Roger Clemens - Undecided
I watched Roger Clemens last night on 60 Minutes, denying his use of performance enhancing drugs. I really want to believe that Roger is clean. He's the greatest pitcher of our time, and is an inspiration to all of us over 40 athletic wannabes.
Unfortunately, we've become so jaded by athletes' denials in this area. Too many times an athlete who denied taking performance enhancing drugs has admitted it later. If Roger is guilty, he'd be denying this just as vigorously as he could, until he had no choice. After all, he isn't likely to get into legal trouble, and his career is probably over. He's fighting about his legacy, not his freedom.
But, if Roger is innocent, I feel bad for him. In court, there is a presumption of innocence. In the court of public opinion, there is a presumption of guilt. He can complain about this, but he can't change it. So, he needs to build up the perception that he is innocent. He's started doing some of these things:
- He has filed a suit against his accuser, Brian McNamee. More likely to be a move that an innocent person would take than the action of a guilty person. According to the suit, McNamee says he was pressured to implicate Clemens by some of the BALCO prosecutors. The proof of this part of the suit should be interesting. Clemens should reveal this information right away.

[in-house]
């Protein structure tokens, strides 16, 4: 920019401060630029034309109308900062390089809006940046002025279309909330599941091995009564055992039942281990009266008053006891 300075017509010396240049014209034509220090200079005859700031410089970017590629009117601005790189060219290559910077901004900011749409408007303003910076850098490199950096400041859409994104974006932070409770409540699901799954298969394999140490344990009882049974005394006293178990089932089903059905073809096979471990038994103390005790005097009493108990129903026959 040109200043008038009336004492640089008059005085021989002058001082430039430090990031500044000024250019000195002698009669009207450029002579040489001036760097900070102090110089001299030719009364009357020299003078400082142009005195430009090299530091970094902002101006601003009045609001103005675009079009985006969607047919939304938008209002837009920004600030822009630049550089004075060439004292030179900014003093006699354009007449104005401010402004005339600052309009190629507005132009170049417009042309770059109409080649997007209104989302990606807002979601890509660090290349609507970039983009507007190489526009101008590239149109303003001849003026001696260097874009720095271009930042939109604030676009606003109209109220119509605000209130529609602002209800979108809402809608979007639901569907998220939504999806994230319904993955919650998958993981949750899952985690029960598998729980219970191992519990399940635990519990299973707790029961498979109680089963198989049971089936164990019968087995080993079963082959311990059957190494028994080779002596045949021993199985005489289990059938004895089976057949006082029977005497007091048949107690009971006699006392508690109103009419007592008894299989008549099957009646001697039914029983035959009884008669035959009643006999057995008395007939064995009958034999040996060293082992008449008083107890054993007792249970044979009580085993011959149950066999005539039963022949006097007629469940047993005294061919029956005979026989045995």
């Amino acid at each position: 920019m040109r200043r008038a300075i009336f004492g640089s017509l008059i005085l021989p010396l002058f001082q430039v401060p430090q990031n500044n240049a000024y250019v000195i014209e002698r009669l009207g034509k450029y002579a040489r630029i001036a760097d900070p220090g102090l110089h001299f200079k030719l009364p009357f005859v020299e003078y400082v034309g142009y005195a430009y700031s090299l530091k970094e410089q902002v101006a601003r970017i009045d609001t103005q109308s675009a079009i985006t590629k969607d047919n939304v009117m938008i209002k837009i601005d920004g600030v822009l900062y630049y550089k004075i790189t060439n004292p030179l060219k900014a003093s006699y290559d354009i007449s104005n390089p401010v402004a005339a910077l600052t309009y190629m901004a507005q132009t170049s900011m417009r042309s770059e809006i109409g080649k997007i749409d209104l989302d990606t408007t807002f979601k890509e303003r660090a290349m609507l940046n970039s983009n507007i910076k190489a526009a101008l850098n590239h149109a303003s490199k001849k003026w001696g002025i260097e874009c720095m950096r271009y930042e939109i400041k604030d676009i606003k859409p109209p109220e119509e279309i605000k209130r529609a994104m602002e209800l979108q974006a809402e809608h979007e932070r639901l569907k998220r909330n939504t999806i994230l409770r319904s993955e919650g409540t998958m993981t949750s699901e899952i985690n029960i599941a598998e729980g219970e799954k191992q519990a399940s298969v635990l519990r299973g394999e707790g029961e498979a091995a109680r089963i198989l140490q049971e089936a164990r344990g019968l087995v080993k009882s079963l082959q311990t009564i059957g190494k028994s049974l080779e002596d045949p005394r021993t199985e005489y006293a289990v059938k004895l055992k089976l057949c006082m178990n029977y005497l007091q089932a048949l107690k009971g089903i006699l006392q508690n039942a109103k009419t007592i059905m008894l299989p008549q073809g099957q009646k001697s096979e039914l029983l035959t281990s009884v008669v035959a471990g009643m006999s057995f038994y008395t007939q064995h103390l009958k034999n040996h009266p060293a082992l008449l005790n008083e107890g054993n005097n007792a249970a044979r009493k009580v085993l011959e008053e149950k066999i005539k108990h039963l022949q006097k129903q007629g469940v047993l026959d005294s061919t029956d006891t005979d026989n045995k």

- He's going to testify in Congress. That raises the stakes. If he lies there, it's a federal offense. McNamee will testify, too. Unless someone changes their story, one of these guys is going to be in legal trouble. And, McNamee seems to be boxed in. If he lied to the Mitchell Commission, he also faces felony charges.
- He should continue to demand that someone come up with evidence showing where he got the performance enhancing drugs. According to McNamee, Clemens supplied these, but they had to come from somewhere. If there is a paper trail, it shouldn't be that hard to find. If someone wants to investigate this, Clemens should assist them.
- I think that he should take a lie detector test. It's not proof, and it's not reliable. But, it would give him another thing to pound home when he talks about his innocence.
- He should continue to talk to the media. If he has nothing to hide, he should remain accessible. It's a pain, but his reputation should be worth fighting for.
Taking a low profile and waiting for this to blow over is what a guilty person would do. If Clemens can build up some momentum that takes credibility away from the Mitchell Report, he has a chance of reversing public opinion. Right now, I am on the fence.